Question posted in the General Law category relating to Western Cape
Hello, I bought a car from a dealership that I very rapidly discovered defects on and got the vehicle tested for faults. I have been in a dispute with the owner over getting a refund, replacement or repairs on the vehicle for months. I have been meditating the problem via a private company after waiting a few month for them, when the mediation had seemingly broken down I posted the same 1 star review twice, one on hellopeter, the other on google reviews (which are still up). I did post a different review on Hellopeter before the current one and it was removed quickly by hellopeter, possibly flagged by the owner, the reason being it was too general/defamatory. From what i remember, I said something like 'i wished i had read the other hellopeter reviews and that the dealership seems like sharks and bad people, stay away'.
The owner of the dealership is now threatening/will be suing me for "posting negative comments on social media". Does he have a leg to stand on? Is this something he can sue me for even though I have had a genuenly negative experience and expressed my honest thoughts, feelings and experiences about him and his business? Should I remove the reviews and only post them after things are resolved with the car? The reviews will still be negative as its been a negative experience...
Information Requested by Lawyer
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Answer to the Question
In order to sue you, he will need to prove in court that you defamed him or his company.
Defamation is a part of the law of delict and can be defined as any damaging statements made publicly with the intention to harm or damage someone’s good name and reputation. In order for a person to succeed in a delictual claim of defamation, there are certain elements that must be present. The elements include wrongfulness, intention and the publication of a defamatory statement or behaviour towards another. Note that the law does not require the statement to be false in any way.
There are three defences in South African law that justifies a defamatory statement: (1) If the statement is true and in public interest (the statement is substantially true and the public has a legitimate interest in hearing it); (2) the statement is seen as a fair comment (allowing freedom of expression) and (3) if the statement is made on a privileged occasion (a certain type of relationship exists between the person making the defamatory statement and the person to whom the content was communicated, for example an attorney-client relationship).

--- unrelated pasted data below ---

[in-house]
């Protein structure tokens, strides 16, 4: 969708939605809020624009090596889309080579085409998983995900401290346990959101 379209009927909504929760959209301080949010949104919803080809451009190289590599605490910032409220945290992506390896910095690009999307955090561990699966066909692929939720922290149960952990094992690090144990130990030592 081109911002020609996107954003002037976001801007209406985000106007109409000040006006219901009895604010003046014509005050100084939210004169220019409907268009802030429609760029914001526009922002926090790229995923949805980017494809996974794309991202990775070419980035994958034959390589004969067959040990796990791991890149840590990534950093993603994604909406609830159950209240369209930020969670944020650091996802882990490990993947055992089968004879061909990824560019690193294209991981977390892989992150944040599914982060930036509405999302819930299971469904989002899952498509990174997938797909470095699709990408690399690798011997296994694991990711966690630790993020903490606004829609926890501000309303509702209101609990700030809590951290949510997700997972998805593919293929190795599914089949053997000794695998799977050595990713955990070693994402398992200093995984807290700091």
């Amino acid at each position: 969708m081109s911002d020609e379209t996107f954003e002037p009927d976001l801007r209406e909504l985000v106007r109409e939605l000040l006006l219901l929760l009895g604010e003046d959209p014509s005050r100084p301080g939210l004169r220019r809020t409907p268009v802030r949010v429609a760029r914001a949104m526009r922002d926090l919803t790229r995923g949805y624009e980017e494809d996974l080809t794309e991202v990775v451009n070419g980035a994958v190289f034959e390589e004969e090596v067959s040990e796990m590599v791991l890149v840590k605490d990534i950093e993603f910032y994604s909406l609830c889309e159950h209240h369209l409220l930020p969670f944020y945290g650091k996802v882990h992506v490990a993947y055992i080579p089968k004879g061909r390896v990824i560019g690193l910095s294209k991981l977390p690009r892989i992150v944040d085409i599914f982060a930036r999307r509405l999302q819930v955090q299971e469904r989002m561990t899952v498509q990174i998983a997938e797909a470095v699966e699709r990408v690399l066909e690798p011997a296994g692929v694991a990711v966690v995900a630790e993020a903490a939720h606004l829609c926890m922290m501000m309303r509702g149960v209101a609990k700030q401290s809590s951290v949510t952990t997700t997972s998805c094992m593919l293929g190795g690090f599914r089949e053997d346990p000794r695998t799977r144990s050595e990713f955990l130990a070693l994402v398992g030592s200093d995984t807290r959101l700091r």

I think that you would probably get away with using the 2nd defence, being that your statement is seen as a fair comment - allowing freedom of expression. I mean, it is a review website that you posted the comment on, and from what you've said above, it doesn't actually sound like you're trying to trash the company, just leaving an irritated comment.
Your genuine negative experience and honest thoughts, feelings and experiences about him and his business is what is going to get you out of this - for sure.
If he sues you, not only will he need to ventilate how bad his service is in court, but you would be able to leave further comments (or go to the press) about how you are getting sued because you are leaving an honest comment. That would be the end of his business.
What you should do is -
1) Either completely ignore his threats and see what happens; or
2) Write a letter to him explaining how your comment does not constitute defamation, and even if it did, that you've got an excellent defence to the claim (see above).
Q: Should I remove the reviews and only post them after things are resolved with the car? The reviews will still be negative as its been a negative experience... --> You can, but you would then be giving him what he wants, and you might be indirectly admitting that the reviews are defamatory.
In my opinion, your HelloPeter review is not defamatory and is rather an honest explanation of what happened. Nobody would see that as you trying to slate his company!
I don't think that you have any reason to worry.
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